Volker M. Welter, Biopolis: Patrick Geddes and the City of Life

Per Wahlöö
“Divided up into squares and corralled by the multi-lane highways were groups of multi-storey car parks, office buildings and department stores with small shops, cinemas, petrol stations and gleaming chrome snack bars on the ground floors. Many years earlier, when this city plan was being implemented, critical voices had been raised to say that the system would make the city inhuman and uninhabitable. The experts had brushed off the criticism. They argued that a modern city should be built not for pedestrians and horse-drawn carriages but for cars. As on so many other issues, both sides had subsequently been proved right.”
Per Wahlöö, The Steel Spring

Rem Koolhaas
“The most [...] literal proposal to solve the problem of congestion comes from Harvey Wiley Corbett [...] Ultimately, Corbett calculates, the entire surface of the city could be a single traffic plane, an ocean of cars, increasing the traffic potential 700 percent. "[...We see] a very modernized Venice, a city of arcades, plazas and bridges, with canals for streets, only the canals will not be filled with real water but with freely flowing motor traffic, the sun glistening on the black tops of the cars and the buildings reflecting in this waving flood of rapidly rolling vehicles. From an architectural viewpoint [...] the idea presents all the loveliness, and more, of Venice. There is nothing incongruous about it, nothing strange..." Corbett's "solution" for New York's traffic problem is the most blatant case of disingenuity in Manhattanism's history. Pragmatism so distorted becomes pure poetry. Not for the moment does the theorist intend to relieve congestion; his true ambition is to escalate it to such intensity that it generates -- as in a quantum leap -- a completely new condition, where congestion becomes mysteriously positive [... Corbett and the authors of the Regional Plan] have invented a method to deal rationally with the fundamentally irrational. [They know] that it would be suicide to solve Manhattan's problems, that they exist by the grace of these problems, that it is their duty to make its problems, if anything, forever insurmountable, that the only solution for Manhattan is the extrapolation of its freakish history, that Manhattan is the city of the perpetual flight forward.”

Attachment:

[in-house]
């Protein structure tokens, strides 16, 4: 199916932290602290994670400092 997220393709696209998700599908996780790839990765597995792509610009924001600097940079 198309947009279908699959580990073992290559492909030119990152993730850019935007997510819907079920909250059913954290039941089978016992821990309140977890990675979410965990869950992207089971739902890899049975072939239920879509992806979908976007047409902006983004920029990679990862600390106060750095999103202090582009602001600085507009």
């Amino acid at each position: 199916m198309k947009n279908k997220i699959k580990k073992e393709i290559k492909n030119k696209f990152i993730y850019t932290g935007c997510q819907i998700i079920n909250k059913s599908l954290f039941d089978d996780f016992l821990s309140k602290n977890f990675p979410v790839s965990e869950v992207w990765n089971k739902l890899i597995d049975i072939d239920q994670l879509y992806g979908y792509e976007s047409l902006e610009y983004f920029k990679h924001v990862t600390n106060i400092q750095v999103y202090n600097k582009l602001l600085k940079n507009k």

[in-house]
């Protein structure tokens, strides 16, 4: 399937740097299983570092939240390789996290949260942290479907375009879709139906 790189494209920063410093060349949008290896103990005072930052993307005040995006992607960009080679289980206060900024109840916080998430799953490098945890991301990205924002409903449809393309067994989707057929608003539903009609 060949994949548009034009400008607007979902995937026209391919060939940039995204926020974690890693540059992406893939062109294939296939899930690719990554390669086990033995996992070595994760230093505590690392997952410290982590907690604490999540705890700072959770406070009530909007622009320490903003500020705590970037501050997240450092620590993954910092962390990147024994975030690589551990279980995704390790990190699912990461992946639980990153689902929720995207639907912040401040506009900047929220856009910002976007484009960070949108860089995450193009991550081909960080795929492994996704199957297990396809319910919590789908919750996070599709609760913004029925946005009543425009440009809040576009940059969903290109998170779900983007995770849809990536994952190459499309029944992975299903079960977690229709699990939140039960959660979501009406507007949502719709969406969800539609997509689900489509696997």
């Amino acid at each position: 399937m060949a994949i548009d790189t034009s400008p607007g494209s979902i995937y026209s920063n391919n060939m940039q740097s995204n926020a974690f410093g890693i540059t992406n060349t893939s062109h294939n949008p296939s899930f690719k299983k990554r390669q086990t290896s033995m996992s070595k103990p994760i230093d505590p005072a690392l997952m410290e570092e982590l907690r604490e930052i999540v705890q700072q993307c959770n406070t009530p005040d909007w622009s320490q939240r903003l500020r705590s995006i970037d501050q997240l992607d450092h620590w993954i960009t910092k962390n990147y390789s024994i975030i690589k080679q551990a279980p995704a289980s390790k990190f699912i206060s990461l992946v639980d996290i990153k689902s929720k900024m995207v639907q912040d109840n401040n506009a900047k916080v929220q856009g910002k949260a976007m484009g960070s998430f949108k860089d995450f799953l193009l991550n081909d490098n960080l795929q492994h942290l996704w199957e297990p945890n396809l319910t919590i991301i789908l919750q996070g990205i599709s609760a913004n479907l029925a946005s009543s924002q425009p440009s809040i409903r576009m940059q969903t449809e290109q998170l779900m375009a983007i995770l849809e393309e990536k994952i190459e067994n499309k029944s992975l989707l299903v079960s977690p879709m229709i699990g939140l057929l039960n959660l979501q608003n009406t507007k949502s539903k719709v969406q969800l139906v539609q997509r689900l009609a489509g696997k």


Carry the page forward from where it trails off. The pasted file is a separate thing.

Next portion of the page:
Rem Koolhaas, Delirious New York: A Retroactive Manifesto for Manhattan

“Another famous town planning concept, the Finger Plan for Copenhagen, was based on a metaphor sand shown by a diagram, of a great hand resting over that city. Since 1947, the great hand has guided Copenhagen’s development. The merchant’s harbour, after which the city was named, sits in the palm of the guiding hand. Fingers point ways to new development. Power lines, telecom lines, and rapid transit lines follow the bones, arteries, veins and nerves of the fingers. Between those fingers we find the green lands of Denmark. Copenhagen was made into a garden city but the hand itself, of urban development, was grey.”
Tom Turner, City as Landscape: A Post Post-Modern View of Design and Planning

Kevin Lynch
“El propio observador debe desempeñar un papel activo al percibir el mundo y tener una participación creadora en la elaboración de su imagen. Debe contar con el poder de cambiar esa imagen para adaptarse a necesidades cambiantes. Un medio ambiente que está ordenado en forma detallada y definitiva puede impedir que aparezcan nuevas pautas de actividad. Un paisaje en el que cada una de las rocas narra una historia puede hacer difícil la creación de nuevas historias. Aunque ésta pueda no parecer una cuestión decisiva en nuestro actual caos urbano, indica, con todo, que lo que buscamos no es un orden definitivo sino abierto a las posibilidades, capaz de un ininterrumpido desarrollo ulterior.”
Kevin Lynch, The Image of the City